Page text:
Tax-related identity theft occurs when someone uses a taxpayer's stolen SSN to file a tax return claiming a fraudulent refund. In the vast majority of tax-related identity theft cases, the IRS identifies a suspicious tax return and pulls the suspicious return for review. The IRS then sends a letter to the taxpayer and won't process the tax return until the taxpayer responds.
Depending on the situation, the taxpayer will receive one of three letters asking them to verify their identity:
Letter 5071C, Potential Identity Theft during Original Processing with Online Option. This letter asks the taxpayer to use an online tool to verify their identity and tell the IRS if they filed that return. Letter 4883C, Potential Identity Theft during Original Processing. This letter asks the taxpayer to call the IRS to verify their identity and tell the IRS if they filed that return. Letter 5747C, Potential Identity Theft during Original Processing - TAC AUTH ONLY. The IRS sends this letter to a taxpayer who has been a victim of a data breach. This letter may ask the taxpayer to verify their identity in person at a Taxpayer Assistance Center.
If the IRS sends a taxpayer an identity theft letter, the taxpayer should follow the steps in the letter. That will provide all the information that the IRS needs. There is no need for the taxpayer to file a Form 14039, Identity Theft Affidavit.
When to File an Identity Theft Affidavit
If a taxpayer hasn't heard from the IRS but suspects tax-related identity theft, they should complete and submit Form 14039, Identity Theft Affidavit. Signs of possible tax-related identity theft include:
A taxpayer can't e-file their tax return because a duplicate tax return was filed using their Social Security number. (Check that there's no error in the SSN, such as transposed numbers.)
A taxpayer can't e-file because a dependent's Social Security number or ITIN was already used by someone on another return without the taxpayer's knowledge or permission. (Also, check that the SSN or ITIN is correct and be sure the dependent hasn't filed a separate tax return.)
A taxpayer receives a tax transcript in the mail they did not request.
A taxpayer receives a notice from a tax preparation software company confirming an online account was created in their name, and they did not create one.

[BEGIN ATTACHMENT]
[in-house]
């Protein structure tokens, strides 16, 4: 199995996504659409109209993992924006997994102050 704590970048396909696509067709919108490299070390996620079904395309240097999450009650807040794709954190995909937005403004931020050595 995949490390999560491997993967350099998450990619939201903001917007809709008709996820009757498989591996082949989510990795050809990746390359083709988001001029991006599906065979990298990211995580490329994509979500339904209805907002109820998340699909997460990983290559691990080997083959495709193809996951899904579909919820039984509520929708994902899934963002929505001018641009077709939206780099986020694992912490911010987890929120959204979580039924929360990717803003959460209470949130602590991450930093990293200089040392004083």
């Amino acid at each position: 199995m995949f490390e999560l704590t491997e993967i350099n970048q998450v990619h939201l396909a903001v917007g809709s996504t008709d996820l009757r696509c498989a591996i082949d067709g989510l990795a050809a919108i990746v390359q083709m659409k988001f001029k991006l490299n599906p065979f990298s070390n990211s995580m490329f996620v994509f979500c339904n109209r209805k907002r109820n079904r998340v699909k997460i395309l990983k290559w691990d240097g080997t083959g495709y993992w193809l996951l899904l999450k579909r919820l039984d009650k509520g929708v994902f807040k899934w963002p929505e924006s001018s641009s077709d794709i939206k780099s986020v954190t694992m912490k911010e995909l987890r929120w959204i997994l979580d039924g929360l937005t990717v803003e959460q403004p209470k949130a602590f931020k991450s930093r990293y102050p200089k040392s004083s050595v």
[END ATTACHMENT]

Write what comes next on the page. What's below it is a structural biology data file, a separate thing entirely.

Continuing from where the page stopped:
A taxpayer receives a notice from their tax preparation software company that their existing online account was accessed or disabled when they took no action.
A taxpayer receives an IRS notice informing them that they owe additional tax or their refund was offset to a balance due, or that they have had collection actions taken against them for a year they did not earn any income or file a tax return.
The IRS sends a taxpayer a notice indicating that the taxpayer received wages or other income from an employer for whom they didn't work.
he taxpayer was assigned an Employer Identification Number (EIN), but they did not request or apply for an EIN.
The IRS will work to verify the legitimate taxpayer, clear the fraudulent return from the taxpayer's account and, generally, place a special marker on the account that will generate an IP PIN each year for the taxpayer who is a confirmed victim.
Non-tax-Related Identity Theft; No Need to File Form 14039
Non-tax-related identity theft occurs when someone uses stolen or lost personally identifiable information (PII) to open credit cards, obtain mortgages, buy a car or open other accounts without their victim's knowledge.
Potential evidence of non-tax-related identity theft can include:
An individual receives balance due bills from companies with whom they didn't conduct business, magazine subscriptions they didn't order, notifications of a mortgage statement, and/or credit cards for which they didn't apply.
An individual receives notices of unemployment benefits for which they didn't apply.
An individual receives a Notice CP 01E, Employment Identity Theft.
An individual receives a Form W-2 or 1099 from a corporation or employer from whom they did not receive the income reported, and they have not received a notice or letter from the IRS questioning them about that income.
A taxpayer can't e-file because a dependent's SSN or ITIN was already used by someone known to the taxpayer but is not the parent or legal guardian, and the taxpayer did not provide permission for that person to claim the dependent. For additional information about this issue, please call the office for assistance.
Victims of non-tax-related identity theft don't need to report these incidents to the IRS but should take steps to protect against the type of identity theft they've experienced.
Help Is Just a Phone Call Away
Don't hesitate to contact the office if you have any questions or concerns about tax-related identity theft or need assistance with any tax-related issue. We partner with certified tax professionals to get you the help you need.
This blog is meant for educational purposes only. Articles contain general information about accounting and tax matters and is not tax advise and should not be treated as such. Do not rely on information from this website as an alternative to seeking assistance from a certified tax professional. Perlinger Consulting partners with certified tax professionals to assist our clients.